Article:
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What Are Virtual Assets?

Andrew P. Grau | November 2011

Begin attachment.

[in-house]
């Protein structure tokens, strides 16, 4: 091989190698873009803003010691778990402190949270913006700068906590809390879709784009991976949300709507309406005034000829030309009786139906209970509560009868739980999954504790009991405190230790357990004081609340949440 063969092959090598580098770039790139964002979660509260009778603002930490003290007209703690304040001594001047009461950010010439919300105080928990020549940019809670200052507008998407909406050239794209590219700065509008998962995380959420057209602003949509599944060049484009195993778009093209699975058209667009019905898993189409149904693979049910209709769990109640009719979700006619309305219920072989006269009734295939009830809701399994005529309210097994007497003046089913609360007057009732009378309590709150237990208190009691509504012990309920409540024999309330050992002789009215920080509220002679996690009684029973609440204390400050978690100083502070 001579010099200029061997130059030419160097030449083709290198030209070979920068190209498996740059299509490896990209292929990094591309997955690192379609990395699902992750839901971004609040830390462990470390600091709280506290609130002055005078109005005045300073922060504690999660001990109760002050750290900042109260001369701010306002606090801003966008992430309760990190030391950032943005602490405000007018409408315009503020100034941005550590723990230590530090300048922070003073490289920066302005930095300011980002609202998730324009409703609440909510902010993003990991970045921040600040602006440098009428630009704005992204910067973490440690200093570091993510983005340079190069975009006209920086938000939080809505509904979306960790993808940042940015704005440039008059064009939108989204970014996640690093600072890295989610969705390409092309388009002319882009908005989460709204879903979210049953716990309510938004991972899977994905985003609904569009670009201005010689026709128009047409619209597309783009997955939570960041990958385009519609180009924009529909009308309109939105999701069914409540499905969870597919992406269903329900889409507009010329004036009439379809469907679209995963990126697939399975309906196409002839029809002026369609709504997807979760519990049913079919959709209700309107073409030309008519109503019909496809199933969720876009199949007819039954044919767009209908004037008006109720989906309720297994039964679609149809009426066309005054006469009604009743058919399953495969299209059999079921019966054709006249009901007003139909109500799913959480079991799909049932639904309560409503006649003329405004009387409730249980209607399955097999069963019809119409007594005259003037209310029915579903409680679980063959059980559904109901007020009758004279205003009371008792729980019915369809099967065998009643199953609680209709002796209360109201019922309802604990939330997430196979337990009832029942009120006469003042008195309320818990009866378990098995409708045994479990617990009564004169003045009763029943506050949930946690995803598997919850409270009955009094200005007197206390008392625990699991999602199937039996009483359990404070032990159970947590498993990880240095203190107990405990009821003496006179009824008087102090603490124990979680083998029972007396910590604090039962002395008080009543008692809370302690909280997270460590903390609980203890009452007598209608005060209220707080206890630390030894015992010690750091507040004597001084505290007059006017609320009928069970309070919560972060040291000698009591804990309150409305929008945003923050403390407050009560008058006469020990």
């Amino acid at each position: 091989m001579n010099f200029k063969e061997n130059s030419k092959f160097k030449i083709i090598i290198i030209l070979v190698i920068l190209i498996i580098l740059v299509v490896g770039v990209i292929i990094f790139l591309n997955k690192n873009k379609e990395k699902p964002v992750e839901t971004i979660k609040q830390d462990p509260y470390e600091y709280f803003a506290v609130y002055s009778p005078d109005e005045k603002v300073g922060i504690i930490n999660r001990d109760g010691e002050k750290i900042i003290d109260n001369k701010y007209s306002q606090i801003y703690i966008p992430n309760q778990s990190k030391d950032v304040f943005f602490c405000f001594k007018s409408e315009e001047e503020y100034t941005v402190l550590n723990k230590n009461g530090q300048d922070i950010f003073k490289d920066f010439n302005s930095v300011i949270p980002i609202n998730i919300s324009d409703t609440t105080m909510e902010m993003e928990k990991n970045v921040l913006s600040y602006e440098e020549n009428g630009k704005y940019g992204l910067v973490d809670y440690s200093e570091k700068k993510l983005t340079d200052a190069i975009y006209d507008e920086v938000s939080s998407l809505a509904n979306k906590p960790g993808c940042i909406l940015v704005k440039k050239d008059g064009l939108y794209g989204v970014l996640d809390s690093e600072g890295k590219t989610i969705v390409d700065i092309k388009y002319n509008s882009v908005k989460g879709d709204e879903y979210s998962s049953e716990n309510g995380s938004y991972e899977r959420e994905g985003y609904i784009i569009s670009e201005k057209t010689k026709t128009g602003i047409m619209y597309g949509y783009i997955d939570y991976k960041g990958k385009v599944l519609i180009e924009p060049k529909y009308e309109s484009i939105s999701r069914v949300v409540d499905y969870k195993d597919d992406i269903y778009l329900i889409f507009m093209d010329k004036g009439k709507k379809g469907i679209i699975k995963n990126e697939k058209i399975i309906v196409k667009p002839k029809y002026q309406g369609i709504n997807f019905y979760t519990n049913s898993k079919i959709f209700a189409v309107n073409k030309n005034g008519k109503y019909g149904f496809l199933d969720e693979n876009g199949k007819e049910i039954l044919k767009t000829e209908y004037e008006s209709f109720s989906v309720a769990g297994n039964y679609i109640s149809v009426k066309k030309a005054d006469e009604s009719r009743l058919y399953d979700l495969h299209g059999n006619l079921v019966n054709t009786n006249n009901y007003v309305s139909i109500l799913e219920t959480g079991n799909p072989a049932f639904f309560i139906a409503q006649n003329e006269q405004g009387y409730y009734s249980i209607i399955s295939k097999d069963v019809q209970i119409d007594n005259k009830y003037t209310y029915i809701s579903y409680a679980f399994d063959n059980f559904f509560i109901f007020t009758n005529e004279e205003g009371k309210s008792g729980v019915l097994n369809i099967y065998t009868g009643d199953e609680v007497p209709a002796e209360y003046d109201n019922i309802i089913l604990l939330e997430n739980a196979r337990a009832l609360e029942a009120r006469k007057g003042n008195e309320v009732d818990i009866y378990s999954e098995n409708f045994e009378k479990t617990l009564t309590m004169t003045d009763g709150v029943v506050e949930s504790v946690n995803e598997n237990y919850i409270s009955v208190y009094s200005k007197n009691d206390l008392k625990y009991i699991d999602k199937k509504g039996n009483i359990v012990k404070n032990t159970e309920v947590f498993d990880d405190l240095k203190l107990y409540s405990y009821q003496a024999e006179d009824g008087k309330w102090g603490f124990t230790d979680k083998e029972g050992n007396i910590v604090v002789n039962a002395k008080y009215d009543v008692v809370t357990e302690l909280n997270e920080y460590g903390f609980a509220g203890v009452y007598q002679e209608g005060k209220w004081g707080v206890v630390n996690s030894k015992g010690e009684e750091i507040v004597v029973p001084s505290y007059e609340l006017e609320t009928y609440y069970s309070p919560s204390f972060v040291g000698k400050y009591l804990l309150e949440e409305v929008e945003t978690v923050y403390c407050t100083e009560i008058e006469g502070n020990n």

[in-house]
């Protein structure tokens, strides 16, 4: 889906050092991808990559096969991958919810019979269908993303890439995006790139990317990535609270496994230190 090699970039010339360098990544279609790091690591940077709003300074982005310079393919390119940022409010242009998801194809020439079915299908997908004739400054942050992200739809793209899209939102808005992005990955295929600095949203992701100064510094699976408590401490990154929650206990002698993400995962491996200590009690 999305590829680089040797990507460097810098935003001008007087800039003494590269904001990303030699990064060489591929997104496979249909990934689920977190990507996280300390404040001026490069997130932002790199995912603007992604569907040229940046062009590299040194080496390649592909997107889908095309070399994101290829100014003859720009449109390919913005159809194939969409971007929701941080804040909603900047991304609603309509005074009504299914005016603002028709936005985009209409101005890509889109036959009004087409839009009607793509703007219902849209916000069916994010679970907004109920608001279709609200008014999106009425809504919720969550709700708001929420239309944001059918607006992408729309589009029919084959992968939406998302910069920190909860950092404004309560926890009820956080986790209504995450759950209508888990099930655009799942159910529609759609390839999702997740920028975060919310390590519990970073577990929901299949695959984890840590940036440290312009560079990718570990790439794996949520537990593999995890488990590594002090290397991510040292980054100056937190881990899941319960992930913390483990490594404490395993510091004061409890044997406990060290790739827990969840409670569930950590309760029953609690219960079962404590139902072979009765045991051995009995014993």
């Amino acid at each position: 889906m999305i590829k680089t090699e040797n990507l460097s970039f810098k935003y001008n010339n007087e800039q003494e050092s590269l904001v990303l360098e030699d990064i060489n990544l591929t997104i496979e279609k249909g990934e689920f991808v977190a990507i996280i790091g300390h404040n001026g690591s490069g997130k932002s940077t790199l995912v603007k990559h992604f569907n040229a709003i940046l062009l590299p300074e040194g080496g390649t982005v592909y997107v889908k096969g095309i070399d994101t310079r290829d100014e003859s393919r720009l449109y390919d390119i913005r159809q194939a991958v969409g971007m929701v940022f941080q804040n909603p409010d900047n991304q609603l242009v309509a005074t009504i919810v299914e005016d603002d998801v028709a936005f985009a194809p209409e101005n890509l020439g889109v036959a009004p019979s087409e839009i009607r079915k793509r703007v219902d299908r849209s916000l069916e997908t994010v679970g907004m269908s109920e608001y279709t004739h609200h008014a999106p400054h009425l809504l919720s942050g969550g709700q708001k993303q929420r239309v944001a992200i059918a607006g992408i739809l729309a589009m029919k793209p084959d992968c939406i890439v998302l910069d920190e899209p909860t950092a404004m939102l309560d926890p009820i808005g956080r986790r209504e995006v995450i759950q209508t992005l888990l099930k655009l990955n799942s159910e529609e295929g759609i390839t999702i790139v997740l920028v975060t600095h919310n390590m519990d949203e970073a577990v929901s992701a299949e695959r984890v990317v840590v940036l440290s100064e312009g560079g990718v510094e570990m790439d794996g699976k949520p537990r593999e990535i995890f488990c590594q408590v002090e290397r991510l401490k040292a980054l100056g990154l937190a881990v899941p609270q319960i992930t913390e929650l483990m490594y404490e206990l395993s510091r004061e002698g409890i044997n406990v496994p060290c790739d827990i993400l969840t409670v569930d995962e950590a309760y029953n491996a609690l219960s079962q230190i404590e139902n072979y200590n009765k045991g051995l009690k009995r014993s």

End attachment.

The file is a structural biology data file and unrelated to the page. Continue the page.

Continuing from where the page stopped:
Virtual assets are electronic data stored on a computer or the internet. These assets include emails, digital photos, electronic bank statements, domain names, and online accounts. There is emotional, and sometimes financial, value in virtual assets. Online accounts are used to communicate, pay bills, access financial assets and conduct business. Often, when the account holder passes away, nobody has access to passwords, or worse, nobody knows the account exists. As a result, online accounts and other virtual assets are left untouched. The rise of the internet has led to the proliferation of virtual assets. As the baby boomer generation ages, internet use among the elderly will skyrocket. A recent study showed that 29% of people over the age of 71 use the internet, compared to 80% of those in the baby boom generation. In the near future, decedents estates will encounter virtual asset issues with much more frequency. For example, consider a decedent with substantial assets and a strong tendency to manage those assets in a way that leaves little or no paper trail. Suppose the decedent managed the financial assets online, received paperless account statements by email, and maintained information about those assets only on a computer or network. It will be difficult just to discover that those financial assets exist. This could lead to the estate failing to identify and collect substantial assets, a major detriment to the decedents beneficiaries. According to the Wall Street Journal, there is currently $32.9 billion worth of unclaimed assets held in the state treasuries across the U.S. As ownership of virtual assets continues to expand, and people conduct more of their financial business online, this amount of unclaimed property may rise substantially. The law relating to virtual assets has been slow to develop. Unless and until a legislative solution is provided, careful planning that addresses virtual assets is important for anyone with a significant internet presence. A statement of virtual asset authority within a Will can specifically grant the executor access to virtual assets. A virtual asset instruction letter can serve as a road map that lists all online accounts and other virtual assets, including passwords, and gives instructions on what to do with those assets. Since it contains private password and account information, the letter should be kept in a secure location, such as a safe deposit box or home fire-proof safe, which can be accessed only by a legal representative. To discuss ways to address virtual assets in your estate plan, or for help administering an estate struggling with virtual asset issues, please contact one of the attorneys in our Estates & Trusts Department.

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